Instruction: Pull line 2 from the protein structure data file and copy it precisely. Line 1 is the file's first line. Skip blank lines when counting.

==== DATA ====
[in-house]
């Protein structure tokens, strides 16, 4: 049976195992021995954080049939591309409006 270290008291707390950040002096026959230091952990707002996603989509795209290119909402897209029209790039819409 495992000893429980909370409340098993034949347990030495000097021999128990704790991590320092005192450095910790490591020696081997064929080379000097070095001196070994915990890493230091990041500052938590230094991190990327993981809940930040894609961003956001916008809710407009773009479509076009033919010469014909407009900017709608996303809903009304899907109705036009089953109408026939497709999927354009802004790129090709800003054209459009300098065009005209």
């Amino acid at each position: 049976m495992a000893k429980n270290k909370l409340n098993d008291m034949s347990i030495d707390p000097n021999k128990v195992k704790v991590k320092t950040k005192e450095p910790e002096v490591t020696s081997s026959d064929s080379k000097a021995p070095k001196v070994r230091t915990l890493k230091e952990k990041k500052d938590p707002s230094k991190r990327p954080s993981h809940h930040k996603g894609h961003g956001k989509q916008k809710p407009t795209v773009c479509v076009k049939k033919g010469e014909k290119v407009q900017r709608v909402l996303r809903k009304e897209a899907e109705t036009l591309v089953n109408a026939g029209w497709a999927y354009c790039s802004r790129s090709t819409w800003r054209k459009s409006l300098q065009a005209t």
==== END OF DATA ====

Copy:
């Protein structure tokens, strides 16, 4: 049976195992021995954080049939591309409006 270290008291707390950040002096026959230091952990707002996603989509795209290119909402897209029209790039819409 495992000893429980909370409340098993034949347990030495000097021999128990704790991590320092005192450095910790490591020696081997064929080379000097070095001196070994915990890493230091990041500052938590230094991190990327993981809940930040894609961003956001916008809710407009773009479509076009033919010469014909407009900017709608996303809903009304899907109705036009089953109408026939497709999927354009802004790129090709800003054209459009300098065009005209």